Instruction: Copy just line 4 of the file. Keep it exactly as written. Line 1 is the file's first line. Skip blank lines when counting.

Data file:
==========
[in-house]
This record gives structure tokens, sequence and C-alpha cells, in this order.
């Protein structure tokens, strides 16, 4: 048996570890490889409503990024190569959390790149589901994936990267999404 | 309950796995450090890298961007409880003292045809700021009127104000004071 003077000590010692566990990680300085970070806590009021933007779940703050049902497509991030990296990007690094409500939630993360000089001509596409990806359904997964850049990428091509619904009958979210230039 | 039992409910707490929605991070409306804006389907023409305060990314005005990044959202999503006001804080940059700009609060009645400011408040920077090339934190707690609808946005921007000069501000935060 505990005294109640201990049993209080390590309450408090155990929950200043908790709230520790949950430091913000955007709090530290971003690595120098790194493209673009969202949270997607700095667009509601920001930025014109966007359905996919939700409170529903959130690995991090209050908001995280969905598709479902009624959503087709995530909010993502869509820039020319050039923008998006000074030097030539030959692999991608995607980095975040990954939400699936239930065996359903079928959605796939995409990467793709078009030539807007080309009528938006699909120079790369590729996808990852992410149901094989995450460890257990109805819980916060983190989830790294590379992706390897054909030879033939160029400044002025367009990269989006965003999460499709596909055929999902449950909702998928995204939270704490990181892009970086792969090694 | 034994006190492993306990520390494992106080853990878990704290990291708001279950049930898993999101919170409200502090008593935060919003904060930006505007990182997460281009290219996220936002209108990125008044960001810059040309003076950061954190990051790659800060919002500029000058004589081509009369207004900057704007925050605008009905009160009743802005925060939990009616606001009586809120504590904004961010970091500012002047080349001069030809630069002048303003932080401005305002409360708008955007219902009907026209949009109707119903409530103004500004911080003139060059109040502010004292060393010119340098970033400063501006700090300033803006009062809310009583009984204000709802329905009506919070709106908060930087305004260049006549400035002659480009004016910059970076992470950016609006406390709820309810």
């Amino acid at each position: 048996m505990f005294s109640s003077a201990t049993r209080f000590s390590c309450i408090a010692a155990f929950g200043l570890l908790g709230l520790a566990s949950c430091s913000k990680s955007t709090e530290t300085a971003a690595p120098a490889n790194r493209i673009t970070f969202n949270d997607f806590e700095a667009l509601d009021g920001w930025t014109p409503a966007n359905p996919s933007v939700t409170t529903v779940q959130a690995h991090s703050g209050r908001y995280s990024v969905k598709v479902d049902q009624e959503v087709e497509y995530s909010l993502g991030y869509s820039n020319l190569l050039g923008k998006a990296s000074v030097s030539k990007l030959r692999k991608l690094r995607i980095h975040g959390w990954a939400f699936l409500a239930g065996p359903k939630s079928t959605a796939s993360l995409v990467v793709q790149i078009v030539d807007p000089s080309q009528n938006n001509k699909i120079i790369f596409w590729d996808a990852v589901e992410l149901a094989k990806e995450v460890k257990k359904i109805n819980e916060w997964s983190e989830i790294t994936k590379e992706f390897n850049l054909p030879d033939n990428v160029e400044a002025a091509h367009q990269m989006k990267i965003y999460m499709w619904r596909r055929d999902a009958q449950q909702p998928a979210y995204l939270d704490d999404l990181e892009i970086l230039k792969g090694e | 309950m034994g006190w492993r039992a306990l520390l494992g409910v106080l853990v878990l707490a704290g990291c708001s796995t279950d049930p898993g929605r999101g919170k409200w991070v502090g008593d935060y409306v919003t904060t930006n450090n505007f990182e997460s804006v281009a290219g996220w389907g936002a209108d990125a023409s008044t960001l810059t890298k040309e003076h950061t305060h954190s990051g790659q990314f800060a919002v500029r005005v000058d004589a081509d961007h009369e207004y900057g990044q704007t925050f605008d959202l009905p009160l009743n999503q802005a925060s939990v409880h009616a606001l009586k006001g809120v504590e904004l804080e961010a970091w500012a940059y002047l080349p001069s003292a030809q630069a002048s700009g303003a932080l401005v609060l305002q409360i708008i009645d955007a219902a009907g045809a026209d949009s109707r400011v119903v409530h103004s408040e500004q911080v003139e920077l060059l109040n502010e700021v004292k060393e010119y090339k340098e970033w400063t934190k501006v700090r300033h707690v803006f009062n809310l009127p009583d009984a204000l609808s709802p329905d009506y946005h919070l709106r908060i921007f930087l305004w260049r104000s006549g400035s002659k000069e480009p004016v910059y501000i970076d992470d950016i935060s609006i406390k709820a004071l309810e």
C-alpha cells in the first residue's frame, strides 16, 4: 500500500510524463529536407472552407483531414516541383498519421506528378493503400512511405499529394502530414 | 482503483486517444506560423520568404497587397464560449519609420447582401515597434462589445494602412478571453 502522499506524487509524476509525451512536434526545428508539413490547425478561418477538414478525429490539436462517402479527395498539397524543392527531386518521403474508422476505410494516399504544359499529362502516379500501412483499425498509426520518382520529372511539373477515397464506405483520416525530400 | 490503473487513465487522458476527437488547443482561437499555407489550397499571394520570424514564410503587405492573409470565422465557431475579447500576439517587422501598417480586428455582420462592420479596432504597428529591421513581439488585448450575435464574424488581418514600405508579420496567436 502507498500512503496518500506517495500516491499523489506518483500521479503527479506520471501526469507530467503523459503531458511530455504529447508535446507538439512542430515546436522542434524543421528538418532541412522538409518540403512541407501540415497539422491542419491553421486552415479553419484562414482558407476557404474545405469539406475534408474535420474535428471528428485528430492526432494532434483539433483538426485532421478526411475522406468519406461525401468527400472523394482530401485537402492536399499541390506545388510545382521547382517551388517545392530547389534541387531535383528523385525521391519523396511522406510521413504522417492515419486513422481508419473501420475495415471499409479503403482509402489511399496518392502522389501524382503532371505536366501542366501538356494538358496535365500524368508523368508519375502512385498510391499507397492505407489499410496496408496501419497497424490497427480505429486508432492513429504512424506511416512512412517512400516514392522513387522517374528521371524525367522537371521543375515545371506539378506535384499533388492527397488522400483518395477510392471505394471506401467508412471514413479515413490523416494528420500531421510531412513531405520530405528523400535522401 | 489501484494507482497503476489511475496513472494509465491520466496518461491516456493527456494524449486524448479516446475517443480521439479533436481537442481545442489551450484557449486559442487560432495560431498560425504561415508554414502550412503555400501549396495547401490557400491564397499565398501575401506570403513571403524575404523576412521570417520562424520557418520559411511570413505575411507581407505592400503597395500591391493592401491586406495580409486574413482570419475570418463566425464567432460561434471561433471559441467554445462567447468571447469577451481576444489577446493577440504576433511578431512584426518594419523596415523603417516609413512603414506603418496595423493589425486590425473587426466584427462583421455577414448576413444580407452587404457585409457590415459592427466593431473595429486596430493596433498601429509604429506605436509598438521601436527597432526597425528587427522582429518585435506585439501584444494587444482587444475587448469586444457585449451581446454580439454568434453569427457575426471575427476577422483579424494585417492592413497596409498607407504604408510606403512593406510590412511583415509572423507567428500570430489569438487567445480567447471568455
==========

């Amino acid at each position: 048996m505990f005294s109640s003077a201990t049993r209080f000590s390590c309450i408090a010692a155990f929950g200043l570890l908790g709230l520790a566990s949950c430091s913000k990680s955007t709090e530290t300085a971003a690595p120098a490889n790194r493209i673009t970070f969202n949270d997607f806590e700095a667009l509601d009021g920001w930025t014109p409503a966007n359905p996919s933007v939700t409170t529903v779940q959130a690995h991090s703050g209050r908001y995280s990024v969905k598709v479902d049902q009624e959503v087709e497509y995530s909010l993502g991030y869509s820039n020319l190569l050039g923008k998006a990296s000074v030097s030539k990007l030959r692999k991608l690094r995607i980095h975040g959390w990954a939400f699936l409500a239930g065996p359903k939630s079928t959605a796939s993360l995409v990467v793709q790149i078009v030539d807007p000089s080309q009528n938006n001509k699909i120079i790369f596409w590729d996808a990852v589901e992410l149901a094989k990806e995450v460890k257990k359904i109805n819980e916060w997964s983190e989830i790294t994936k590379e992706f390897n850049l054909p030879d033939n990428v160029e400044a002025a091509h367009q990269m989006k990267i965003y999460m499709w619904r596909r055929d999902a009958q449950q909702p998928a979210y995204l939270d704490d999404l990181e892009i970086l230039k792969g090694e | 309950m034994g006190w492993r039992a306990l520390l494992g409910v106080l853990v878990l707490a704290g990291c708001s796995t279950d049930p898993g929605r999101g919170k409200w991070v502090g008593d935060y409306v919003t904060t930006n450090n505007f990182e997460s804006v281009a290219g996220w389907g936002a209108d990125a023409s008044t960001l810059t890298k040309e003076h950061t305060h954190s990051g790659q990314f800060a919002v500029r005005v000058d004589a081509d961007h009369e207004y900057g990044q704007t925050f605008d959202l009905p009160l009743n999503q802005a925060s939990v409880h009616a606001l009586k006001g809120v504590e904004l804080e961010a970091w500012a940059y002047l080349p001069s003292a030809q630069a002048s700009g303003a932080l401005v609060l305002q409360i708008i009645d955007a219902a009907g045809a026209d949009s109707r400011v119903v409530h103004s408040e500004q911080v003139e920077l060059l109040n502010e700021v004292k060393e010119y090339k340098e970033w400063t934190k501006v700090r300033h707690v803006f009062n809310l009127p009583d009984a204000l609808s709802p329905d009506y946005h919070l709106r908060i921007f930087l305004w260049r104000s006549g400035s002659k000069e480009p004016v910059y501000i970076d992470d950016i935060s609006i406390k709820a004071l309810e």